This is at FDL - and I don't see it referenced here. Obama had a pretty long interview with Charlie Rose. The link to the interview is here:
FDL has the transcript
My quick take - what I don't think Obama gets is that the way in which these programs have been revealed has really damaged his credibility (with me anyway). There was no reason that Prism or 702 could not have been disclosed. The fact that these programs were not publicly disclosed prevented any debate from taking place.
More quotes and some rough reaction. I should add as a lawyer and a former Prosecutor I know that the legality of these programs may turn on highly technical questions of law and fact. I haven't looked into them deeply, though like any former Prosecutor I do have a pretty good understanding of the Fourth Amendment.
What I can say unequivocally is that if you are a U.S. person, the NSA cannot listen to your telephone calls, and the NSA cannot target your emails … and have not. They cannot and have not, by law and by rule, and unless they — and usually it wouldn’t be “they,” it’d be the FBI — go to a court, and obtain a warrant, and seek probable cause, the same way it’s always been, the same way when we were growing up and we were watching movies, you want to go set up a wiretap, you got to go to a judge, show probable causeME: soounds good, though this answer conflicts with Nadler's exchange with the head of the FBI - though that exchange itself is open it multiple interpretations.
Program number one, called the 2015 Program, what that does is it gets data from the service providers like a Verizon in bulk, and basically you have call pairs. You have my telephone number connecting with your telephone number. There are no names. There is no content in that database. All it is, is the number pairs, when those calls took place, how long they took place. So that database is sitting there. Now, if the NSA through some other sources, maybe through the FBI, maybe through a tip that went to the CIA, maybe through the NYPD. Get a number that where there’s a reasonable, articulable suspicion that this might involve foreign terrorist activity related to Al-Qaeda and some other international terrorist actors. Then, what the NSA can do is it can query that database to see did any of the — did this number pop up? Did they make any other calls? And if they did, those calls will be spit out. A report will be produced. It will be turned over to the FBI. At no point is any content revealed because there’s no content that —Problem : It is very easy using public information to tie a phone number to a name. In this answer I see nothing about the ability to take extracts of information from the database, and mine the data outside of the dataset. As is the case with all databases, the permissions and access controls are really important to understand. What is law around these permissions? Have they been violated.
You could have a hearing and ask those questions without damaging the underlying program.
But has FISA court turned down any request?But it ISN"T TRANSPARENT TO THE PUBLIC WHO HAS NO IDEA ABOUT THESE PROGRAMS. This is the fundamental mistake Obama is making here. So now we know about these programs and the question really turns on how good the oversight is. The suspicion is that the FISA Court is a rubber stamp, and that is why Rose's question here was great.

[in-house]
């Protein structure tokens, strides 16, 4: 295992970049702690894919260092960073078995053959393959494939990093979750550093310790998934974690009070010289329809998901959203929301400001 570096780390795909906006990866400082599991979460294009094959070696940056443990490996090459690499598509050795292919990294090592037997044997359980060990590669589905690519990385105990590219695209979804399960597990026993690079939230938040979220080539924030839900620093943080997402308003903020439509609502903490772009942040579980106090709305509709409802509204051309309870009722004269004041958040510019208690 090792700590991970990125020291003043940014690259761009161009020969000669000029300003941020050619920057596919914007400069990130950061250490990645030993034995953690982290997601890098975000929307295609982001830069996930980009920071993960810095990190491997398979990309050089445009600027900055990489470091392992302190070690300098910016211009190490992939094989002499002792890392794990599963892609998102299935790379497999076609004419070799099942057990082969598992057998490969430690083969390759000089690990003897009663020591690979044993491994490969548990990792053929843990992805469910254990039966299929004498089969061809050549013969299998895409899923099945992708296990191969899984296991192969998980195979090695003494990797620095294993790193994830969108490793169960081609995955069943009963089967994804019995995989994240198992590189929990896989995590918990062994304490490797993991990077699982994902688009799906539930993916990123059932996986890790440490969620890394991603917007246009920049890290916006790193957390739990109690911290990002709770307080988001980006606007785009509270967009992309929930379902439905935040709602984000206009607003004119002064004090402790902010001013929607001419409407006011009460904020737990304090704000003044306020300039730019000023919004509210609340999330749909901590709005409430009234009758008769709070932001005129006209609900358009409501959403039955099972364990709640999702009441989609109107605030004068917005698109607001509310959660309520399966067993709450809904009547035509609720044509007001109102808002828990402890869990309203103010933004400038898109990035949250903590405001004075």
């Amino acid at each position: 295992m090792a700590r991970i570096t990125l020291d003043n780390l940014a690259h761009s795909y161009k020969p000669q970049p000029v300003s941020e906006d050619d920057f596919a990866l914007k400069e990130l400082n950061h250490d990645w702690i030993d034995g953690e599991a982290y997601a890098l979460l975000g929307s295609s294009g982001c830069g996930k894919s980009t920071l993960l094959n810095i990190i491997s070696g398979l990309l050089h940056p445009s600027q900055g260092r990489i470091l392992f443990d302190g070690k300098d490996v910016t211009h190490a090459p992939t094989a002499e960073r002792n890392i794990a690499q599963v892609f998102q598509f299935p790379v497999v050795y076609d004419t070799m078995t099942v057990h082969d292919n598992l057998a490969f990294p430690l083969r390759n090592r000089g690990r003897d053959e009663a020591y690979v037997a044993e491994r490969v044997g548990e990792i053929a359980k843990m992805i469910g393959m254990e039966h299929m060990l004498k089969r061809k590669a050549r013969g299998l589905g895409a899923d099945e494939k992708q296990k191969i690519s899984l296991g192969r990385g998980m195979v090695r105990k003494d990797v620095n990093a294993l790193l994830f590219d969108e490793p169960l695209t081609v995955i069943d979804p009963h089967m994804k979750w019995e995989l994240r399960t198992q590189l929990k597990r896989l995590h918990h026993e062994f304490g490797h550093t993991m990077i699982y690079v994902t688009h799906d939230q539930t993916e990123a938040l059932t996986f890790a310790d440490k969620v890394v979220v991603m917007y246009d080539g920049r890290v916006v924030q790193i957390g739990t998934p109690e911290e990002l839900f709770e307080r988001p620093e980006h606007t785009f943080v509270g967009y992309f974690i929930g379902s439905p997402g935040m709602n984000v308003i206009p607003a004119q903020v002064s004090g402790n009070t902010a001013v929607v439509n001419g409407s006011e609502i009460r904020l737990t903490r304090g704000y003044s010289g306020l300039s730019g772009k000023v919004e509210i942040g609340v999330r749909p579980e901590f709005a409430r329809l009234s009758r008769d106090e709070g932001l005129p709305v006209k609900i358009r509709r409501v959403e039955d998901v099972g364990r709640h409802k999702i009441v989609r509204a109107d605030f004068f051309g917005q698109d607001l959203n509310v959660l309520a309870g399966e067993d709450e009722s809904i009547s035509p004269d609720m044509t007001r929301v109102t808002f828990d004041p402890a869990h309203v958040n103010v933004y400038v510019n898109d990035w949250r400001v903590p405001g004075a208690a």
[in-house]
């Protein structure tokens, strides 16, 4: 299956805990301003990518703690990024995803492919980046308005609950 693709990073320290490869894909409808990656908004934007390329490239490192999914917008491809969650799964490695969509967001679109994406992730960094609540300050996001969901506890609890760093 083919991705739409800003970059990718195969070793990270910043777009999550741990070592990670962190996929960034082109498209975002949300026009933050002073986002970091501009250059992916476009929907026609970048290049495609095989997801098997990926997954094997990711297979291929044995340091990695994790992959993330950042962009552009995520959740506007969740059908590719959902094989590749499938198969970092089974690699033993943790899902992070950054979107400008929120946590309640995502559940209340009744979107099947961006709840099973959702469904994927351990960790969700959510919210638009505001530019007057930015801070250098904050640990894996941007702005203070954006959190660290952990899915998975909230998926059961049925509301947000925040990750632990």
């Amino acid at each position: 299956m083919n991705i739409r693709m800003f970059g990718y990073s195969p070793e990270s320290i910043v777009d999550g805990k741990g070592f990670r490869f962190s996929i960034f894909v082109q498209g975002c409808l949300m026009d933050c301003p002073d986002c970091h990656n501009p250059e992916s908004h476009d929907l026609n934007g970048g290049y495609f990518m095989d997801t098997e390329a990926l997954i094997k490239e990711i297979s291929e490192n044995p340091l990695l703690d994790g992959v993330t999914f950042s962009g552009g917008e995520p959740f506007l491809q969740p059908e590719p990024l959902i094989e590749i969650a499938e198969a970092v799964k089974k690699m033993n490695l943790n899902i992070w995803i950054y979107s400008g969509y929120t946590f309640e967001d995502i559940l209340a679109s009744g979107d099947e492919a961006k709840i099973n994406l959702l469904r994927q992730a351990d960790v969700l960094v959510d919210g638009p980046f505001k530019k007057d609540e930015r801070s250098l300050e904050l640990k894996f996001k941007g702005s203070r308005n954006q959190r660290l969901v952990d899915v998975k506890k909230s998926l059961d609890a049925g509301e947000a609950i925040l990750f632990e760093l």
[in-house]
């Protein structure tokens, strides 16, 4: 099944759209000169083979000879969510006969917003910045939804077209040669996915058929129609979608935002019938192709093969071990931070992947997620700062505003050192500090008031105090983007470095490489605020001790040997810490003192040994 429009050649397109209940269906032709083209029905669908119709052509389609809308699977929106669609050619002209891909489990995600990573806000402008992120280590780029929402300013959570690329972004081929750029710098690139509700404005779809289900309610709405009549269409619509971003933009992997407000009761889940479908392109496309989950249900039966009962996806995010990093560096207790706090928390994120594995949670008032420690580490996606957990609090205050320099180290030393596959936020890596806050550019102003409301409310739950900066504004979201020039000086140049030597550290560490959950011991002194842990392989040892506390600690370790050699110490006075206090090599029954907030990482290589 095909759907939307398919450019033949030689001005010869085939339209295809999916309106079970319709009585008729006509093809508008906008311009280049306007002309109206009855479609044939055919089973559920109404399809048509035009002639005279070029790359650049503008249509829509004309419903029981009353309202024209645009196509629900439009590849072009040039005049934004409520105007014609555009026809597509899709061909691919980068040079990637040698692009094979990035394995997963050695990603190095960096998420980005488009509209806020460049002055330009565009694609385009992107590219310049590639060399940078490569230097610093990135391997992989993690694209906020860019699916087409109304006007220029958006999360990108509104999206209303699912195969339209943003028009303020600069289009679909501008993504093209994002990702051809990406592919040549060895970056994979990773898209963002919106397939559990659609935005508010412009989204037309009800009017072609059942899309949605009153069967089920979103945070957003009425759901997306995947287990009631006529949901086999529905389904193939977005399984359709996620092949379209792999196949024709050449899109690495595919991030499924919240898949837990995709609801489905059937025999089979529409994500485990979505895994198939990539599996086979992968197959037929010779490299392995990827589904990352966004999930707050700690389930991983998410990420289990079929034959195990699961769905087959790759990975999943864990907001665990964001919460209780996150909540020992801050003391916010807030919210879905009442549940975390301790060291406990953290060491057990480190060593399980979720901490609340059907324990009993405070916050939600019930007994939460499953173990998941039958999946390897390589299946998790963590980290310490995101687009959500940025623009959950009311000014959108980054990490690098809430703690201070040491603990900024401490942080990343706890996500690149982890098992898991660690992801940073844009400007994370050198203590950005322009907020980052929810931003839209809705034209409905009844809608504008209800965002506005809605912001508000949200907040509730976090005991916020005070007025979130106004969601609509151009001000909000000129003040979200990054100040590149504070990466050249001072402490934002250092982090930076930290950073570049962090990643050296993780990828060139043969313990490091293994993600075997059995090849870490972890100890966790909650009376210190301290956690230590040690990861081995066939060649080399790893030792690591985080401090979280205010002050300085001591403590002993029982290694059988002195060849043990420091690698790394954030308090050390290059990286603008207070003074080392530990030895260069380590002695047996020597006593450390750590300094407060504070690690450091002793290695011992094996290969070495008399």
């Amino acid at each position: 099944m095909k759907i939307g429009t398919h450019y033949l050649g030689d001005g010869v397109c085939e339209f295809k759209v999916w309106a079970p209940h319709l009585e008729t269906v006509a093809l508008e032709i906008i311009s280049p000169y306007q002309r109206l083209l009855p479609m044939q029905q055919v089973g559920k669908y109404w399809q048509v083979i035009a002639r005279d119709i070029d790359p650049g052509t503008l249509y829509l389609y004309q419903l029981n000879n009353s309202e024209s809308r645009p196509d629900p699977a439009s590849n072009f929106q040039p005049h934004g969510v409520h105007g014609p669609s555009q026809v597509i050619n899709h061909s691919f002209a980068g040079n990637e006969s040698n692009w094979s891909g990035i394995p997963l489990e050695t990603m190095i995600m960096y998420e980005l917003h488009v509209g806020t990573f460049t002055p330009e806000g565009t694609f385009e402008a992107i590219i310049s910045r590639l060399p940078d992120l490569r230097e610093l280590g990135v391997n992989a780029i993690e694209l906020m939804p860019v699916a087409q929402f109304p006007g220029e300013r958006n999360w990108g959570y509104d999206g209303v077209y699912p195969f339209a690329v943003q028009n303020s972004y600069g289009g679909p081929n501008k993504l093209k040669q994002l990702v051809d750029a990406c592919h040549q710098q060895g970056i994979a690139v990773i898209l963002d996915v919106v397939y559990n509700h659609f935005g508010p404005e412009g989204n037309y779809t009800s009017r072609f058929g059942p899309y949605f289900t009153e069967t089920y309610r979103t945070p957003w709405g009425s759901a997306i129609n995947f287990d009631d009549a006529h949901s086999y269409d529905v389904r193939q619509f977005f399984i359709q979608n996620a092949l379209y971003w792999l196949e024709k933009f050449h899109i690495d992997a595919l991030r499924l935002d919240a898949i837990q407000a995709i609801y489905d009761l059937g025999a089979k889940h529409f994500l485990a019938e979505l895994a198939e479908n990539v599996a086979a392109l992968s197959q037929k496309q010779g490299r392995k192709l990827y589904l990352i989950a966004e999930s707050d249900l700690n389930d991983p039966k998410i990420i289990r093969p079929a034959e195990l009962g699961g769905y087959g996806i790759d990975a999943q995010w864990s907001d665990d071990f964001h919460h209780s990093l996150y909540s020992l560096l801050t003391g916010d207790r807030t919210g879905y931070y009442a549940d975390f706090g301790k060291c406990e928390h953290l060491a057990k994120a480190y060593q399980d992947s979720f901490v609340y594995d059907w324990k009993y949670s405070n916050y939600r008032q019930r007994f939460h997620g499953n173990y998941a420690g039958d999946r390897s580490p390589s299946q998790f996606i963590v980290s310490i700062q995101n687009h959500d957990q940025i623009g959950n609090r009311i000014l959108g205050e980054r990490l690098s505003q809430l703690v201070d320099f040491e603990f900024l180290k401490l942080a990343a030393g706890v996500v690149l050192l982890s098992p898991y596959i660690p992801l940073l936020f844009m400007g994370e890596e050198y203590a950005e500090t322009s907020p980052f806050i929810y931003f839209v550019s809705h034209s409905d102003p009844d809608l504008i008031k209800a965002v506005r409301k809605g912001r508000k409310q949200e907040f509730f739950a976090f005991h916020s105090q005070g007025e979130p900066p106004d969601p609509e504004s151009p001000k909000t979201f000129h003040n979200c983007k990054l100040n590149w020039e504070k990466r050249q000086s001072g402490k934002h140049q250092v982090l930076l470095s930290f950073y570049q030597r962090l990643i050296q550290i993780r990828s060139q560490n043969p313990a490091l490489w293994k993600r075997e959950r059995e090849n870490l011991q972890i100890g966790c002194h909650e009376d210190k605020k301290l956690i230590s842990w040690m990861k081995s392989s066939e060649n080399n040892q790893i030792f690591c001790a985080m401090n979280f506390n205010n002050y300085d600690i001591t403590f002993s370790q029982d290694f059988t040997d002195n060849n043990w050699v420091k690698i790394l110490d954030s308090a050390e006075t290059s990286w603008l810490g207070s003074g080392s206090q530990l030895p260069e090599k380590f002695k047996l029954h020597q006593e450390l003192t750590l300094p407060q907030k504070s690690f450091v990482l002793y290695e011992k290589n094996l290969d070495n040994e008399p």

Barack Obama: The — because — the — first of all, Charlie, the number of requests are surprisingly small… number one. Number two, folks don’t go with a query unless they’ve got a pretty good suspicion.
Charlie Rose: Should this be transparent in some way?
Barack Obama: It is transparent.
There is a second program called the 702 program. And what that does is that does not apply to any U.S. person. Has to be a foreign entity. It can only be narrowly related to counter-terrorism, weapons proliferation, cyber hacking or attacks, and a select number of identifiers — phone numbers, emails, et cetera. Those — and the process has all been approved by the courts — you can send to providers — the Yahoos or the Googles, what have you. And in the same way that you present essentially a warrant. And what will happen then is that you there can obtain content. But again, that does not apply to U.S. persons. And it’s only in these very narrow bands. So, you asked, what should we do? …What I’ve said is — is that what is a legitimate concern — a legitimate critique — is that because these are classified programs — even though we have all these systems of checks and balances, Congress is overseeing it, federal courts are overseeing it — despite all that, the public may not fully know. And that can make the public kind of nervous, right? Because they say, “Well, Obama says it’s okay — or Congress says it’s okay. I don’t know who this judge is. I’m nervous about it.” What I’ve asked the intelligence community to do is see how much of this we can declassify without further compromising the program, number one. And they are in that process of doing so now so that everything that I’m describing to you today, people, the public, newspapers, etc., can look at because frankly, if people are making judgments just based on these slides that have been leaked, they’re not getting the complete story.ME: What he defines as the narrow area of operation of the 702 program sounds to me pretty broad depending on how you define the word "hacking".
9:57 AM PT: Toward the interview Obama says he is glad there is a debate over the issue.
But the only reason there is a debate is because Snowden disclosed the programs!!